Michele: It is also incredibly important to realise that not everyone’s poor; not everyone’s feeling the cost of living crunch. There’s another thing that [Australian social scientist] Ross Honeywell talks about quite often: narrative economics. The narrative today is the cost of living crisis. Even if you’ve got two incomes and are doing really well, you’re still surrounded by the conversation about the cost of living crisis and the impact it is having. We have to remember that we are not all needing to support the bottom-end. And in fact, government policy is doing a lot of work to support those lower-income families with children. And retail doesn’t have to stop because that group is in real strife.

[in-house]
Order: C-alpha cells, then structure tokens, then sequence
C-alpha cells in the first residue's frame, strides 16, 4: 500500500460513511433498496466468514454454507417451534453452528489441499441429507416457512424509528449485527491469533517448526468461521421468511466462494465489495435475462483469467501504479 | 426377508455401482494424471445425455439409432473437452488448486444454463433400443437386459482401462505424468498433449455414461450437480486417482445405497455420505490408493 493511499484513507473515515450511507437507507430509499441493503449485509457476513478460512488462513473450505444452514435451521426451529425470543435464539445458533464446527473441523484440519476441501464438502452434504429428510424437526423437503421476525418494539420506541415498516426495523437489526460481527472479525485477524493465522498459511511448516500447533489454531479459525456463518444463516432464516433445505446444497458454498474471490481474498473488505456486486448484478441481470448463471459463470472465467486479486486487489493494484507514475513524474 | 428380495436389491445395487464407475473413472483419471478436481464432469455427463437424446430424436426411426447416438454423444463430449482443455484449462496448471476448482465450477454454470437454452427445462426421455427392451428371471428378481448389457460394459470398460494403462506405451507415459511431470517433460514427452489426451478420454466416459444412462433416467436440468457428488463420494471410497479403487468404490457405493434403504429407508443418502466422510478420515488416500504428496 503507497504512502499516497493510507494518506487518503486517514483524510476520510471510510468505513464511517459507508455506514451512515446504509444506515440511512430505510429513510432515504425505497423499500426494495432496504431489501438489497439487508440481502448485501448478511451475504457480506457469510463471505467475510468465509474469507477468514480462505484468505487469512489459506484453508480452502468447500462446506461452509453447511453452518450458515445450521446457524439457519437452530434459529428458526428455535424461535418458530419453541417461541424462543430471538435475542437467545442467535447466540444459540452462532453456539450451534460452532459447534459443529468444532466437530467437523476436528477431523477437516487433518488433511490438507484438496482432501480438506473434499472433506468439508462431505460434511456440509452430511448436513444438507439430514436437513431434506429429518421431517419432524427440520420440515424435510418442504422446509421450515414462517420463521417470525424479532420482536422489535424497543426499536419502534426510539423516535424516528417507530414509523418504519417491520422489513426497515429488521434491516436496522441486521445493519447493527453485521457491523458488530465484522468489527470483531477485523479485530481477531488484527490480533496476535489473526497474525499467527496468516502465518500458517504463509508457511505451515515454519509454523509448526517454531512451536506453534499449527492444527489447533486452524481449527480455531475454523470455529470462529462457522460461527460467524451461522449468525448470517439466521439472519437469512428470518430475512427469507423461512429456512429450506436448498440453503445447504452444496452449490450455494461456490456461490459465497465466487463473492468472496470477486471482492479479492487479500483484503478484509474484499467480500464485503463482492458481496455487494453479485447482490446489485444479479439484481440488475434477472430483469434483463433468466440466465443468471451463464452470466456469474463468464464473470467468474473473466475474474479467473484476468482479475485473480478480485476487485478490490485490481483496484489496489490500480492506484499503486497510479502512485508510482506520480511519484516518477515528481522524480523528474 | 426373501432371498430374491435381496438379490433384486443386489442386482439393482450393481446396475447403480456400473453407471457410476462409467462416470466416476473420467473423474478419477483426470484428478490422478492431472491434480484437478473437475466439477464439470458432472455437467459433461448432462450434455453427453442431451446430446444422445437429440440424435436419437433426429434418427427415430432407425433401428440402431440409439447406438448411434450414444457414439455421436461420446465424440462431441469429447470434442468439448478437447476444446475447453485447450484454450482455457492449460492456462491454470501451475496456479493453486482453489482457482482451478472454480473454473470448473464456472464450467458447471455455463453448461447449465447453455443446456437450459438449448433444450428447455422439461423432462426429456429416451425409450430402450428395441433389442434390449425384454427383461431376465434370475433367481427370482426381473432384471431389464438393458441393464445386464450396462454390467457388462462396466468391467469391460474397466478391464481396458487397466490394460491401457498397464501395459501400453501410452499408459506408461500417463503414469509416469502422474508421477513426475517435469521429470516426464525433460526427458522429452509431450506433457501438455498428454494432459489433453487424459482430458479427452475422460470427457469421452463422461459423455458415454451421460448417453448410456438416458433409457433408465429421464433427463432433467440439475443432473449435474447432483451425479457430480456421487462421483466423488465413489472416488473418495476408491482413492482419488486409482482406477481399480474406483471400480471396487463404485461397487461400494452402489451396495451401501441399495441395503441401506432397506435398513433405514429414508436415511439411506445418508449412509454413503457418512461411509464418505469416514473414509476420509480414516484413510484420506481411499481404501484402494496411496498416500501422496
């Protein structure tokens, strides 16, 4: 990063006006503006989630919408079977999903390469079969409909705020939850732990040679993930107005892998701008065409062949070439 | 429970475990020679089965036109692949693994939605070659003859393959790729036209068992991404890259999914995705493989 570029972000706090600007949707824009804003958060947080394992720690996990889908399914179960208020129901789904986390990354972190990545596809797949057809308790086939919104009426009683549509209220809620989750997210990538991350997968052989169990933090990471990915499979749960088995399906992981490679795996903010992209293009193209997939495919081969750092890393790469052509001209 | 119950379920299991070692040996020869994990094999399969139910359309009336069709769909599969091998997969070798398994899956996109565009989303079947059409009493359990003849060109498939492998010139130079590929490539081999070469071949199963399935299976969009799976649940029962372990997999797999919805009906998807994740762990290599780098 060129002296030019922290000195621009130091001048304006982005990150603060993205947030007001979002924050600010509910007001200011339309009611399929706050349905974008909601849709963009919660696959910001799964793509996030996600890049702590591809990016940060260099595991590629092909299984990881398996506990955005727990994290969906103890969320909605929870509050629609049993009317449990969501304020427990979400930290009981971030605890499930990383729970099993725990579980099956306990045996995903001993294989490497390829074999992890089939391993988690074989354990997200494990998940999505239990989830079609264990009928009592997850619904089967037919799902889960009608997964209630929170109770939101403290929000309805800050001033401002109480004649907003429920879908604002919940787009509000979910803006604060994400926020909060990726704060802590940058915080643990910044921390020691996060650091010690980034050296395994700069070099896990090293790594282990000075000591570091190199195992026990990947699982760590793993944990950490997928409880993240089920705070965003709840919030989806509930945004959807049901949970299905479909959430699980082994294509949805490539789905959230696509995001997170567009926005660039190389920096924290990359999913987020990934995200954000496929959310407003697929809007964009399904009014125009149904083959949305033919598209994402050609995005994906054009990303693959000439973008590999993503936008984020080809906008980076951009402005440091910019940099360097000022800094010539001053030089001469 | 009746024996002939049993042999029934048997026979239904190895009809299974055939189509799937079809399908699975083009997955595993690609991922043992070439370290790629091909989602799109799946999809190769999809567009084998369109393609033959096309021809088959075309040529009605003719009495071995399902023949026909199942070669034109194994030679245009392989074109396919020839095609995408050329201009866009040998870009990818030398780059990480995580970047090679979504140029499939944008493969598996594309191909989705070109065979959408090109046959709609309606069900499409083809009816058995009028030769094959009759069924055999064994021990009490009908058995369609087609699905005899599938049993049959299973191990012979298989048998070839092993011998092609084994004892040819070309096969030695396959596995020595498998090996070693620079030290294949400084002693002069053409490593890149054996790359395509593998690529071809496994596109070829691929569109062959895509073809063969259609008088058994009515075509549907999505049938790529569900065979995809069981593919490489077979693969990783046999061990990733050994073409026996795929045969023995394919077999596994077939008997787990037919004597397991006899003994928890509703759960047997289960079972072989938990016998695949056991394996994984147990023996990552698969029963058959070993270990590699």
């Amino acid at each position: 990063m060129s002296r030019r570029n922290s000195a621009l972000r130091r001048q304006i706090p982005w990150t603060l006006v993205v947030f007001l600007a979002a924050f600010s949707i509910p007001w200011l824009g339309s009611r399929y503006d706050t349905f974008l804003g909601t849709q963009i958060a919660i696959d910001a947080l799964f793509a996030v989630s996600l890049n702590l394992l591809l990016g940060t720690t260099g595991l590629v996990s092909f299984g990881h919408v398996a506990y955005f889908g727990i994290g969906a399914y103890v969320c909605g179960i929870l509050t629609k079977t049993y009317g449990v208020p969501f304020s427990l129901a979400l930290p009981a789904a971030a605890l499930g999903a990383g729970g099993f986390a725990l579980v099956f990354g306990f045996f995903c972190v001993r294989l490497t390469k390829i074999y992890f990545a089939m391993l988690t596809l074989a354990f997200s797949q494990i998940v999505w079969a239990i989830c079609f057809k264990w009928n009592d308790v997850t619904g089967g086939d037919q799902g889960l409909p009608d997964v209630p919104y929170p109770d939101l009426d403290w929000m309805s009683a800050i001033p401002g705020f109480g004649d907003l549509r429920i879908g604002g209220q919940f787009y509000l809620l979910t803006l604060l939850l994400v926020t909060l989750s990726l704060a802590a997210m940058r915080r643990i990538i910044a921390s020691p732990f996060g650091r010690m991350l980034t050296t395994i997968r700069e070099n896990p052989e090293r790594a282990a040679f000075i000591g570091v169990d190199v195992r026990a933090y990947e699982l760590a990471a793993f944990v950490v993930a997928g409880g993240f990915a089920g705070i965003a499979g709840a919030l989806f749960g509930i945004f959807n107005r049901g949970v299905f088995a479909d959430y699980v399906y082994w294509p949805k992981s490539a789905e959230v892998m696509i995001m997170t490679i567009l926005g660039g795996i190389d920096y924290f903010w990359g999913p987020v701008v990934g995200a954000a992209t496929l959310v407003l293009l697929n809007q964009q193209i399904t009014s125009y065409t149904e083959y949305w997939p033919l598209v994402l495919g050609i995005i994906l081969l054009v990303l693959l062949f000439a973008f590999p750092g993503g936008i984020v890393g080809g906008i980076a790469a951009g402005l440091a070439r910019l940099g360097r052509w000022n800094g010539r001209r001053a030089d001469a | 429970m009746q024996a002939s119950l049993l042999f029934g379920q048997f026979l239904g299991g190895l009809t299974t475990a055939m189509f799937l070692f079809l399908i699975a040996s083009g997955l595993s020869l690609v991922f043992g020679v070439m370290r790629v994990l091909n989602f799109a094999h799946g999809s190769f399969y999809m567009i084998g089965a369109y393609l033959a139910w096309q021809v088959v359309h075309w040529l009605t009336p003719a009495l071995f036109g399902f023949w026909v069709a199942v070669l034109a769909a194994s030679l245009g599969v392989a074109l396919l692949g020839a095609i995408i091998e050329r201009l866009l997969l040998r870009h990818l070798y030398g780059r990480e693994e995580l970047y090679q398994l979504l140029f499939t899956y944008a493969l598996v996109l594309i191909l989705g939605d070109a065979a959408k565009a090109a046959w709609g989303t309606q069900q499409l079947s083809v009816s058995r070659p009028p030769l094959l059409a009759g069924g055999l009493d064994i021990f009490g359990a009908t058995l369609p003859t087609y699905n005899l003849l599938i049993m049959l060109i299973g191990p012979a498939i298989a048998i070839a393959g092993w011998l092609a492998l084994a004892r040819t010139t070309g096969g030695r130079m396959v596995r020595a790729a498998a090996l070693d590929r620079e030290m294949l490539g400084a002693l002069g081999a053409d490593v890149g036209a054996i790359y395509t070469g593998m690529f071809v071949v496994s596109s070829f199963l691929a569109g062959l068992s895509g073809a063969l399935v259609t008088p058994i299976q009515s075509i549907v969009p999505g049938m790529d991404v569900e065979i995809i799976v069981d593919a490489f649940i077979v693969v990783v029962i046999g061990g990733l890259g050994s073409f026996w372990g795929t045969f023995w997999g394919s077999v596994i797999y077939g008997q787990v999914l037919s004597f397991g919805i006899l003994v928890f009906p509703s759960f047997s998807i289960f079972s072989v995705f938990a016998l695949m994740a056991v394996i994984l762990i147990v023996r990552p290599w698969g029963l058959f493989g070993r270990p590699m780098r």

Margin of Error

The margin of error to be allowed for in any estimate depends mainly on the number of interviews on which it is based. Margin of error gives indications of the likely range within which estimates would be 95% likely to fall, expressed as the number of percentage points above or below the actual estimate. Allowance for design effects (such as stratification and weighting) should be made as appropriate.

Sample Size Percentage Estimate
40% – 60% 25% or 75% 10% or 90% 5% or 95%
1,000 ±3.0 ±2.7 ±1.9 ±1.3
5,000 ±1.4 ±1.2 ±0.8 ±0.6
7,500 ±1.1 ±1.0 ±0.7 ±0.5
10,000 ±1.0 ±0.9 ±0.6 ±0.4
20,000 ±0.7 ±0.6 ±0.4 ±0.3
50,000 ±0.4 ±0.4 ±0.3 ±0.2